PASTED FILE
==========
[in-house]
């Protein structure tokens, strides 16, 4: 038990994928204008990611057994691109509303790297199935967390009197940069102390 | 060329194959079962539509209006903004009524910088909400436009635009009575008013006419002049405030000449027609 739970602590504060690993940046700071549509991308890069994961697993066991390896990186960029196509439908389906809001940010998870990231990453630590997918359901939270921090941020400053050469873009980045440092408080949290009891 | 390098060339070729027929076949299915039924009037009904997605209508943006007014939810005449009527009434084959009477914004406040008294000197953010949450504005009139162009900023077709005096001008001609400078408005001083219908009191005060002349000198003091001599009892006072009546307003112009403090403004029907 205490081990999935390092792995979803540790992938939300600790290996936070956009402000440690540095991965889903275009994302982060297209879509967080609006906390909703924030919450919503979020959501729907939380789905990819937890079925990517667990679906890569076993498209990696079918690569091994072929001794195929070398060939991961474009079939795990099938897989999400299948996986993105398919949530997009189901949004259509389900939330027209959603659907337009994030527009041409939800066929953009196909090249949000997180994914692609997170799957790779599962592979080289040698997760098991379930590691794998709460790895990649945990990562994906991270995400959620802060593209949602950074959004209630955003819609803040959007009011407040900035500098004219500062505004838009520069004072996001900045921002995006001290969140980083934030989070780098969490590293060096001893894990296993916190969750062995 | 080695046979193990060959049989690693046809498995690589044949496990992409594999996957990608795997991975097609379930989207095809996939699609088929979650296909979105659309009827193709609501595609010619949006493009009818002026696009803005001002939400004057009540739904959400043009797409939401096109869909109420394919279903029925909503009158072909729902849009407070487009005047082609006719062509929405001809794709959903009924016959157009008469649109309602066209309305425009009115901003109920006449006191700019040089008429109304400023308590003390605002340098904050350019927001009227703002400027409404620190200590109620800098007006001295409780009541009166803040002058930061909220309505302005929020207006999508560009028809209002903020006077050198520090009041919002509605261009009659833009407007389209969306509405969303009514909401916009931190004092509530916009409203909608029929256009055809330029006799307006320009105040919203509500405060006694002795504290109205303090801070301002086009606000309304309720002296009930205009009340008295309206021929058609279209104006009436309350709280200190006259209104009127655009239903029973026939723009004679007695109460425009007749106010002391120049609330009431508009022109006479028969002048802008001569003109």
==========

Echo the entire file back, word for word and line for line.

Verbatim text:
[in-house]
């Protein structure tokens, strides 16, 4: 038990994928204008990611057994691109509303790297199935967390009197940069102390 | 060329194959079962539509209006903004009524910088909400436009635009009575008013006419002049405030000449027609 739970602590504060690993940046700071549509991308890069994961697993066991390896990186960029196509439908389906809001940010998870990231990453630590997918359901939270921090941020400053050469873009980045440092408080949290009891 | 390098060339070729027929076949299915039924009037009904997605209508943006007014939810005449009527009434084959009477914004406040008294000197953010949450504005009139162009900023077709005096001008001609400078408005001083219908009191005060002349000198003091001599009892006072009546307003112009403090403004029907 205490081990999935390092792995979803540790992938939300600790290996936070956009402000440690540095991965889903275009994302982060297209879509967080609006906390909703924030919450919503979020959501729907939380789905990819937890079925990517667990679906890569076993498209990696079918690569091994072929001794195929070398060939991961474009079939795990099938897989999400299948996986993105398919949530997009189901949004259509389900939330027209959603659907337009994030527009041409939800066929953009196909090249949000997180994914692609997170799957790779599962592979080289040698997760098991379930590691794998709460790895990649945990990562994906991270995400959620802060593209949602950074959004209630955003819609803040959007009011407040900035500098004219500062505004838009520069004072996001900045921002995006001290969140980083934030989070780098969490590293060096001893894990296993916190969750062995 | 080695046979193990060959049989690693046809498995690589044949496990992409594999996957990608795997991975097609379930989207095809996939699609088929979650296909979105659309009827193709609501595609010619949006493009009818002026696009803005001002939400004057009540739904959400043009797409939401096109869909109420394919279903029925909503009158072909729902849009407070487009005047082609006719062509929405001809794709959903009924016959157009008469649109309602066209309305425009009115901003109920006449006191700019040089008429109304400023308590003390605002340098904050350019927001009227703002400027409404620190200590109620800098007006001295409780009541009166803040002058930061909220309505302005929020207006999508560009028809209002903020006077050198520090009041919002509605261009009659833009407007389209969306509405969303009514909401916009931190004092509530916009409203909608029929256009055809330029006799307006320009105040919203509500405060006694002795504290109205303090801070301002086009606000309304309720002296009930205009009340008295309206021929058609279209104006009436309350709280200190006259209104009127655009239903029973026939723009004679007695109460425009007749106010002391120049609330009431508009022109006479028969002048802008001569003109």